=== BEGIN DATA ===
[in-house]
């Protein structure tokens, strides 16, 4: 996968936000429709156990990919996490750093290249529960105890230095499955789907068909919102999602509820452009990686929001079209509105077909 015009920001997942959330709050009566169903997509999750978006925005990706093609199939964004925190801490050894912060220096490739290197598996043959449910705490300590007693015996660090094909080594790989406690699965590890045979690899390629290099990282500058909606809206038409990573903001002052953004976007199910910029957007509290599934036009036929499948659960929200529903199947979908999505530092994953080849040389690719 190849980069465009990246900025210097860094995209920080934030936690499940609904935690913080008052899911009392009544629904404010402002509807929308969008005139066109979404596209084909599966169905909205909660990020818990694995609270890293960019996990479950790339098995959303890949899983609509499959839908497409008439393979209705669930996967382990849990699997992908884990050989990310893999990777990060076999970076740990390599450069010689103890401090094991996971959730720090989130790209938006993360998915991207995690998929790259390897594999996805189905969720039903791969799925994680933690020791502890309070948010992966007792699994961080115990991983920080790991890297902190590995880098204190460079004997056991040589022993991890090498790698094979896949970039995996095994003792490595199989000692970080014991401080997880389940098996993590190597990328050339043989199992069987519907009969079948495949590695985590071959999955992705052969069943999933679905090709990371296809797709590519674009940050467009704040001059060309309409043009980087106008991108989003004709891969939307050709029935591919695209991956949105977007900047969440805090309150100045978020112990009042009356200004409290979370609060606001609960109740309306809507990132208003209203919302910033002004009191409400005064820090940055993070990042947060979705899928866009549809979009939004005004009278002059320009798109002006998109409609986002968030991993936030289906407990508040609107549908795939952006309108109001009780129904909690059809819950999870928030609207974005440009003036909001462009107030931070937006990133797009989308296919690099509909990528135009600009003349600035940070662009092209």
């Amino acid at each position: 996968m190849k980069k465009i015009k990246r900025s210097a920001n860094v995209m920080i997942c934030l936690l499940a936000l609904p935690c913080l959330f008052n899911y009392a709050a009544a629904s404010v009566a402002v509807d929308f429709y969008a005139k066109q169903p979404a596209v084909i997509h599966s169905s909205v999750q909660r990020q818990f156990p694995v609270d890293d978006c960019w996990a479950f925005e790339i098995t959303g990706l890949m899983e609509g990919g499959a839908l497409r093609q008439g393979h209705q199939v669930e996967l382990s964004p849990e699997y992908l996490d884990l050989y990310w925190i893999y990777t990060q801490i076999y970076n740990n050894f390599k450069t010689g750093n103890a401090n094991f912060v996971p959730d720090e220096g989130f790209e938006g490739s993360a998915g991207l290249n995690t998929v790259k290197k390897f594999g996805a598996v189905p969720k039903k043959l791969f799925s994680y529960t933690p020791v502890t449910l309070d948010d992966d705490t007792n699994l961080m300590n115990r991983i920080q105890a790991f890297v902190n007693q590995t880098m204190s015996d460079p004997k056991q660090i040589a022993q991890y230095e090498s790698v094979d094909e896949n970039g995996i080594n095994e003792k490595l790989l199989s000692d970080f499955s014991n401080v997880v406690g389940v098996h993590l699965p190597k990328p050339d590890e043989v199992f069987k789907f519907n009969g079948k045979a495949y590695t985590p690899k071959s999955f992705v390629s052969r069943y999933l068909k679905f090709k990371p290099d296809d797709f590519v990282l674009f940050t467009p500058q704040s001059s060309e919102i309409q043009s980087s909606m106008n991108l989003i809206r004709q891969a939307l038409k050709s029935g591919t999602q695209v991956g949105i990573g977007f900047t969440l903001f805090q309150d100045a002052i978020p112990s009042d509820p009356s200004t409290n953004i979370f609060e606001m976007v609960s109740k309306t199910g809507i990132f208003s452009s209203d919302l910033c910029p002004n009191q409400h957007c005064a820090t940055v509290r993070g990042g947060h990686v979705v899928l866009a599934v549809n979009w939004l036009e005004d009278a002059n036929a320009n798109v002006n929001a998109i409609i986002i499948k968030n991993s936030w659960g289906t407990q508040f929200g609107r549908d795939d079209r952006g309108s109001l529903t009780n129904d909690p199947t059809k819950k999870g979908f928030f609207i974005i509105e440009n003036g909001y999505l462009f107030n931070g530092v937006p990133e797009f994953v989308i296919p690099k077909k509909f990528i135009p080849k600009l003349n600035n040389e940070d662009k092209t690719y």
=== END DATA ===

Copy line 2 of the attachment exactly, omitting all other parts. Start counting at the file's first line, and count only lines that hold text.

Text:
């Protein structure tokens, strides 16, 4: 996968936000429709156990990919996490750093290249529960105890230095499955789907068909919102999602509820452009990686929001079209509105077909 015009920001997942959330709050009566169903997509999750978006925005990706093609199939964004925190801490050894912060220096490739290197598996043959449910705490300590007693015996660090094909080594790989406690699965590890045979690899390629290099990282500058909606809206038409990573903001002052953004976007199910910029957007509290599934036009036929499948659960929200529903199947979908999505530092994953080849040389690719 190849980069465009990246900025210097860094995209920080934030936690499940609904935690913080008052899911009392009544629904404010402002509807929308969008005139066109979404596209084909599966169905909205909660990020818990694995609270890293960019996990479950790339098995959303890949899983609509499959839908497409008439393979209705669930996967382990849990699997992908884990050989990310893999990777990060076999970076740990390599450069010689103890401090094991996971959730720090989130790209938006993360998915991207995690998929790259390897594999996805189905969720039903791969799925994680933690020791502890309070948010992966007792699994961080115990991983920080790991890297902190590995880098204190460079004997056991040589022993991890090498790698094979896949970039995996095994003792490595199989000692970080014991401080997880389940098996993590190597990328050339043989199992069987519907009969079948495949590695985590071959999955992705052969069943999933679905090709990371296809797709590519674009940050467009704040001059060309309409043009980087106008991108989003004709891969939307050709029935591919695209991956949105977007900047969440805090309150100045978020112990009042009356200004409290979370609060606001609960109740309306809507990132208003209203919302910033002004009191409400005064820090940055993070990042947060979705899928866009549809979009939004005004009278002059320009798109002006998109409609986002968030991993936030289906407990508040609107549908795939952006309108109001009780129904909690059809819950999870928030609207974005440009003036909001462009107030931070937006990133797009989308296919690099509909990528135009600009003349600035940070662009092209």